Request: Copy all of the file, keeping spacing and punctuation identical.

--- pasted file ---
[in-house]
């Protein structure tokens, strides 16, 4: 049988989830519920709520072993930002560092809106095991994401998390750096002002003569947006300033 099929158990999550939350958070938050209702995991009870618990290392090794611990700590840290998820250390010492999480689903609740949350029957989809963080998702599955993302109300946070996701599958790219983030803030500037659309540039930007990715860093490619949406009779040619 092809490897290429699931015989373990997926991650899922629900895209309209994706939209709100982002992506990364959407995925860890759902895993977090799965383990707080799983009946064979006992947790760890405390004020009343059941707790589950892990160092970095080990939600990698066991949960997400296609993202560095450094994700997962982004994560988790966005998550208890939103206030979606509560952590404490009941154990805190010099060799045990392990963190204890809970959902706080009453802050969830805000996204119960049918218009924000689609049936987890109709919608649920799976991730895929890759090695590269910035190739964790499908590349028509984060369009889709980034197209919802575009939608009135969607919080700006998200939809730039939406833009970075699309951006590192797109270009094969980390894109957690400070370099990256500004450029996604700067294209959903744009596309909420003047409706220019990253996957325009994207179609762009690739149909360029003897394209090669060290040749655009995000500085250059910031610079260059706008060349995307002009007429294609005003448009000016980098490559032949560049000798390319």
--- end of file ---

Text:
[in-house]
């Protein structure tokens, strides 16, 4: 049988989830519920709520072993930002560092809106095991994401998390750096002002003569947006300033 099929158990999550939350958070938050209702995991009870618990290392090794611990700590840290998820250390010492999480689903609740949350029957989809963080998702599955993302109300946070996701599958790219983030803030500037659309540039930007990715860093490619949406009779040619 092809490897290429699931015989373990997926991650899922629900895209309209994706939209709100982002992506990364959407995925860890759902895993977090799965383990707080799983009946064979006992947790760890405390004020009343059941707790589950892990160092970095080990939600990698066991949960997400296609993202560095450094994700997962982004994560988790966005998550208890939103206030979606509560952590404490009941154990805190010099060799045990392990963190204890809970959902706080009453802050969830805000996204119960049918218009924000689609049936987890109709919608649920799976991730895929890759090695590269910035190739964790499908590349028509984060369009889709980034197209919802575009939608009135969607919080700006998200939809730039939406833009970075699309951006590192797109270009094969980390894109957690400070370099990256500004450029996604700067294209959903744009596309909420003047409706220019990253996957325009994207179609762009690739149909360029003897394209090669060290040749655009995000500085250059910031610079260059706008060349995307002009007429294609005003448009000016980098490559032949560049000798390319």